Thursday, February 09, 2006
The Tipping Point
On Wednesday, 20 high school seniors and their parents sued the state Department of Education and school Superintendent Jack O'Connell, claiming the exam is illegal and discriminatory. They worry the test may prevent the students from graduating.So all that's really required of these kids is that they learn the material. If this lawsuit succeeds, they'll have no incentive to do that, will they? And as it turns out, not having these basic skills will really hurt them in later life - because reading, writing and arithematic are even more important skills in the 21st century than they were in the 20th century. "Just showing up" doesn't get you a job or that promotion.
"Many students in California have not been given a fair opportunity to learn the material on the exam," Gonzalez said. "These are good kids who have worked hard for 13 years to pass their courses."
O'Connell has said that students who fail the exam can take another year of high school, get extra tutoring, enroll in summer school or attend community college until they pass. Governor Arnold Schwarzenegger included $40 million for tutorial programs in his budget for the fiscal year that begins July 1.
Setting standards like this is not discriminatory. Passing kids through school who haven't learned what they need to learn is discriminatory.
Some of these kids slap and hit their own parents. The atmosphere in many public schools prevents teachers from doing their jobs.
Dingo - Al Gore was giving a speech in the Phillipines in which he claimed that global warming was by far the most dangerous issue confronting the world today. He explicitly included terrorism in the "minor technical difficulty" list. The worst threat to the US (and also the most manageable) is our own incompetence.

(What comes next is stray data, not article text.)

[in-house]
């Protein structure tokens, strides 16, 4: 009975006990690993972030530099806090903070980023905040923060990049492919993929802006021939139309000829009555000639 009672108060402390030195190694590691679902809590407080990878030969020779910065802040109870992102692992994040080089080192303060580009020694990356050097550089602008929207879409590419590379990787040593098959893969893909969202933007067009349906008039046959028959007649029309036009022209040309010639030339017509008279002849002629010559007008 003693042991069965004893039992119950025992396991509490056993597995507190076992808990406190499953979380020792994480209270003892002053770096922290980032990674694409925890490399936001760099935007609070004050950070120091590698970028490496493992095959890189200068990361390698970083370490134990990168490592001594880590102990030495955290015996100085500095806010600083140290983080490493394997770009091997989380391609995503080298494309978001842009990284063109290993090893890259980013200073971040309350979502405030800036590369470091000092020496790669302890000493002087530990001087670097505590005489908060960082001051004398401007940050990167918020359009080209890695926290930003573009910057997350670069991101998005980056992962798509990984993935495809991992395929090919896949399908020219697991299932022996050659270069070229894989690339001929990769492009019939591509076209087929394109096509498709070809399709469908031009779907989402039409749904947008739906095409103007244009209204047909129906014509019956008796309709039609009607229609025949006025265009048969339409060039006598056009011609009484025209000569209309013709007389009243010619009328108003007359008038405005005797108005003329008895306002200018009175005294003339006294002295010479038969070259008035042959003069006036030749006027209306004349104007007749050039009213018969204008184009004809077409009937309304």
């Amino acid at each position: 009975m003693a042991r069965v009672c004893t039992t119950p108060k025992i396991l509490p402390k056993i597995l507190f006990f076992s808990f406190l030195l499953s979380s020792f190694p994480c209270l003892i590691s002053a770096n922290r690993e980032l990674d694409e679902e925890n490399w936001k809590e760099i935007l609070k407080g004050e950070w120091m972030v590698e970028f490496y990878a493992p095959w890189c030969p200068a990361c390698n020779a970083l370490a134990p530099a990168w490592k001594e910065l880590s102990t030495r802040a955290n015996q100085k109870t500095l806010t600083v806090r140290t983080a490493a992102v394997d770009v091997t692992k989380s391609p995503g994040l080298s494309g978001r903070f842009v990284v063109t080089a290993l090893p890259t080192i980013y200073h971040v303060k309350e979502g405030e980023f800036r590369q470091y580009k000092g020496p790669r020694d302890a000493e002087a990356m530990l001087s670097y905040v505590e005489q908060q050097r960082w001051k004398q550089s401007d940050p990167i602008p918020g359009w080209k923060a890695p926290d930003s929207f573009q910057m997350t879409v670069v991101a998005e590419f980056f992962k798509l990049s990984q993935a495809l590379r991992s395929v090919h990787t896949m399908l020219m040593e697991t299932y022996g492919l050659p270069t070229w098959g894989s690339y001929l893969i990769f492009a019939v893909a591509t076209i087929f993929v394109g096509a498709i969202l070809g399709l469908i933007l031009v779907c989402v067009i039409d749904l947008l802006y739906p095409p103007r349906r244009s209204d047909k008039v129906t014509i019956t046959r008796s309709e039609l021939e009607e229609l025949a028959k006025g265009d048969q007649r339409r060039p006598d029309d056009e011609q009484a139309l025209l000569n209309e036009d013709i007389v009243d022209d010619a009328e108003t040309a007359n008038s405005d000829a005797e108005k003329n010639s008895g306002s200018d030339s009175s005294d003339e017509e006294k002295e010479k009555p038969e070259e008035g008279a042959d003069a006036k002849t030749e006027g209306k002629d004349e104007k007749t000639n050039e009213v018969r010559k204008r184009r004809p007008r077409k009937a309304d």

An educated, functional and critically thinking population is necessary to combat everything from disease to climate issues. Kids that can't add and can't read will not fall into that class.
Forcing students (who may not be "lazy" but who may simply require a different teaching approach)to spend still more time with ineffectual teachers serves only to make them bitter--it doesn't make them any better educated. If their teachers couldn't teach it the first time, it's unlikely they'll do better the second--or third.
In more affluent districts, parents pay for tutors to make up for bad teaching--this is why the scores on tests are routinely better in these place. In areas where parents don't have these resources, there is no means of masking the abysmal level of teaching.
A student in a public school in most states today spends his entire school career prepping for one standardized test or another--state tests, SAT's, AP's. At every level this is the only goal--and it destroys true education. The priority for schools is to make a good showing so even the top students are subjected to test prep style education--which results in minimizing the more interesting and enlightened types of teaching that once existed.
As a by-product of this, teachers get worse and worse. The great old teachers retire--early in some cases, in despair over being ruled by tests. And those truly inspired to teach--to educate-- will be turned away by having to teach to tests rather than innovate and instill in their students a love of learning. Only the least intelligent, least independent and least likely to inspire anyone will go into teaching in public schools. The decline is already apparent: Statistics show that Education students at universities in the US have the lowest scores on SAT's and/or GRE's of any group.
The future of education is bleak; and the gap between public and private education will continue to grow as tests increase and the quality of teachers declines still further.
Very sad. I hope those parents win the suit so it will encourage such suits elsewhere.
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